Modern-Day Eugenics Through Abortion, Neglect & Abandonment

Eugenics, from the Greek for "good birth," was a program in the early twentieth century that sought to improve the human race by utilizing marriage laws and forced sterilizations to ensure that only people with admirable traits had children. After Nazi Germany took the concept of eugenics to its logical ends, official eugenics programs fell into disrepute. But forced sterilizations continued in the United States at least until the 1970s, and California was still sterilizing prisoners until the 1990s.

Modern-day eugenics occurs when some human beings are deemed "unfit" to live. This is seen in sex-selective abortions and the neglect or abandonment of baby girls in countries like India, China, and parts of Eastern Europe. This is also seen in the prevalence of elective abortion of children with genetic abnormalities, such as Down syndrome.

Sex Selection

The biologically normal sex ratio is 104-106 males born / 100 females born. This ratio remains remarkably consistent when no other factors are in play. Hence, when birth ratios of 109 or more males per 100 females are observed, they can reliably be attributed to purposeful acts. For naturally conceived children, this usually consists of prenatal screening followed by sex-selective abortion; for children conceived through IVF, it usually involves using Preimplantation Genetic Diagnosis (PGD) to determine the sex of the embryos and then choosing only embryos of the desired sex for implantation.

The United Nations Population Fund estimates that there are 117 million women "missing" in Asia and Eastern Europe due to sex-selective abortion or child neglect. This table shows the countries with skewed sex ratios.1


Males per 100 Females



















South Korea




More Pertinent Statistics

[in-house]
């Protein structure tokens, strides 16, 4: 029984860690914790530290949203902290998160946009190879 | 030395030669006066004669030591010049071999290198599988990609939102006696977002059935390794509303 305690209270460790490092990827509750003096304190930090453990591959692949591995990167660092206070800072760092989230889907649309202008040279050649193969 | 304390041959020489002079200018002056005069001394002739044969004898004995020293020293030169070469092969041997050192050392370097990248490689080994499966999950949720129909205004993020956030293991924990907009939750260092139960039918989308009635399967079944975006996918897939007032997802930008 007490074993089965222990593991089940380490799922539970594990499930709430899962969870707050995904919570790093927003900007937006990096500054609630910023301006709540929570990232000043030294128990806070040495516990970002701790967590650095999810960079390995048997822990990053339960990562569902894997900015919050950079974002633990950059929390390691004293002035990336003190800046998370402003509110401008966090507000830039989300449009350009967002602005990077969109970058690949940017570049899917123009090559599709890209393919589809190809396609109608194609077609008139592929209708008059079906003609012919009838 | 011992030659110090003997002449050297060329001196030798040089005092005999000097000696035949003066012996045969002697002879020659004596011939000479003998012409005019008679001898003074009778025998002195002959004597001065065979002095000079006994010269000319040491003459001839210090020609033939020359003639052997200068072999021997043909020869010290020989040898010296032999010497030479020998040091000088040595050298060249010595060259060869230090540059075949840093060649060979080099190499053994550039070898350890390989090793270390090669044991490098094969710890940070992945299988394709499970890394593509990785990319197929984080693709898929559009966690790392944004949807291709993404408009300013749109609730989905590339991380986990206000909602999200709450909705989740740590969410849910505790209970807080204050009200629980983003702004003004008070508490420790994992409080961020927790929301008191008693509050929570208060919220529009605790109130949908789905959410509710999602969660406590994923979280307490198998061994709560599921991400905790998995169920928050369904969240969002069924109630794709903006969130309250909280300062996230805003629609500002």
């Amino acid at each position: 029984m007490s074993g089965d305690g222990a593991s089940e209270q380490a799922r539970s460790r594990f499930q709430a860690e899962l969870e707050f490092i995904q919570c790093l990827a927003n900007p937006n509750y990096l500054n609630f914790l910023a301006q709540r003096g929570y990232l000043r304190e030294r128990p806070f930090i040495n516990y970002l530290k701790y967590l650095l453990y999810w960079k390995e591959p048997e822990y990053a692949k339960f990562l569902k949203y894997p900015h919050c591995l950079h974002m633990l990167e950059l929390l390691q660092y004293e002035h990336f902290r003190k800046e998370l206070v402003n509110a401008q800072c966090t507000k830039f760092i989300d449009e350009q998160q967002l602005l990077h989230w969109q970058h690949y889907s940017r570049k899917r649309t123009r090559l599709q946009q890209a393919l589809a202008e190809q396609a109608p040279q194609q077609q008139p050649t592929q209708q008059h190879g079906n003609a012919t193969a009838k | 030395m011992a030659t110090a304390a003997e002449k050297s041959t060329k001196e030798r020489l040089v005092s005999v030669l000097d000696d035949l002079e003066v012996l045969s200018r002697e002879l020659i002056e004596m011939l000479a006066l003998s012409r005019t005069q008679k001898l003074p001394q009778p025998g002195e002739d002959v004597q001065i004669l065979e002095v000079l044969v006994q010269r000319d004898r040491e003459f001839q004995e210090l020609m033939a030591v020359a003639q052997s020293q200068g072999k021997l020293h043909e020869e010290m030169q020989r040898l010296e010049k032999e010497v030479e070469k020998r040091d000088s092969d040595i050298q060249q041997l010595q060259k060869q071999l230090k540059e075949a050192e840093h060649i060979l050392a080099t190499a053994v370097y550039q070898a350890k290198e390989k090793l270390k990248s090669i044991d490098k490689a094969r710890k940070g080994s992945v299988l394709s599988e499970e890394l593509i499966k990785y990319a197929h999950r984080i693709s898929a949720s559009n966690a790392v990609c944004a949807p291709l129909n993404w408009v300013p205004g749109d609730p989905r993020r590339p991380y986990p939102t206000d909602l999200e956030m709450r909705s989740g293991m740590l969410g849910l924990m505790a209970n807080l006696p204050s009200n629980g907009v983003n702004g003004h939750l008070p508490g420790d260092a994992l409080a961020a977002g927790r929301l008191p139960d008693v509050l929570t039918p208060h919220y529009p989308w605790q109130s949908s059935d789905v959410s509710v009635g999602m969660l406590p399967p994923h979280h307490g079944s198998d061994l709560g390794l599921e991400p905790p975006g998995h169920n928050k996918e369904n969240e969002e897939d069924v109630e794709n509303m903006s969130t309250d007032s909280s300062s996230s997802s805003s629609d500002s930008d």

• Over the past ten years, 2.4 million girls under age 5 died due to neglect or abandonment. (This doesn't include the girls killed through sex-selective abortion.)

• Among children under 5 years old, the mortality rate for girls is higher than that for boys in 29 of 35 Indian states.

• There are 63 million more boys than girls in India.2


• Chinese census data started showing skewed sex ratios in the 1980s.

• China is the largest worldwide contributor to the skewed sex ratios.

• In some provinces, the ratios are above 125 boys per 100 girls.3

Former Soviet-bloc countries Armenia, Azerbaijan and Georgia:

• In 2000, the sex ratio in Armenia jumped to 120 boys for every 100 girls, though it has declined since.

• Also in Armenia, if the first child is a daughter, the sex ratio for the second child is 156 boys for every 100 girls.

• In 2003, the sex ratio in Azerbaijan was 118 boys for every 100 girls, but it has since been declining.

• In 1999, the sex ratio in Georgia was 119 boys for every 100 girls, but it also shows signs of declining.

• Prior to 1990, Georgia had one of the highest overall abortion rates in the world, with its highest frequency in the 1970s at 1.1 abortions per live birth.4

The United States:

• Overall, among couples who use IVF and PGD for sex-selection purposes, there is no significant difference in preference for one sex over the other such as would disrupt the normal sex ratio.

—Among couples of Western origin, there is a slight preference for females.

—Among couples of Chinese, Indian, and Middle Eastern origin, there is a preference for males.5

• According to the 2000 census, third births in families from China, India, and Korea that already had two daughters showed a sex ratio of 151 boys per 100 girls.6


• The province of Western Australia allows women undergoing IVF to select female embryos for implantation to lower the risk of having a child with autism, which is thought to disproportionately affect males.7

Genetic Diseases

The most common chromosomal disease is Down syndrome, in which there are three copies of chromosome 21.

United States:

• Between 1979 and 2003, babies born with Down syndrome increased by 30%.8

• Currently, one in 700 babies born has Down syndrome.

• The average abortion rate following prenatal diagnosis of Down syndrome is 67%, with annual rates ranging from 61% to 90%.9

Great Britain:

• In England and Wales, 90% of women who had a prenatal diagnosis of Down syndrome aborted their babies.10

• In Scotland, a study of 26,262 pregnant women who had prenatal screening done revealed the following:

—85.2% of trisomy pregnancies (which includes Down syndrome) were aborted.

—65.4% of pregnancies with some other chromosomal abnormality were aborted.

—1.9% of pregnancies that did not show any chromosomal abnormalities were aborted.11

has an M.S. in chemistry from the University of Texas at Dallas, and an M.A. in bioethics from Trinity International University. She resides in Dallas and currently works as a freelance science writer and educator.

This article originally appeared in Salvo, Issue #46, Fall 2018 Copyright © 2019 Salvo |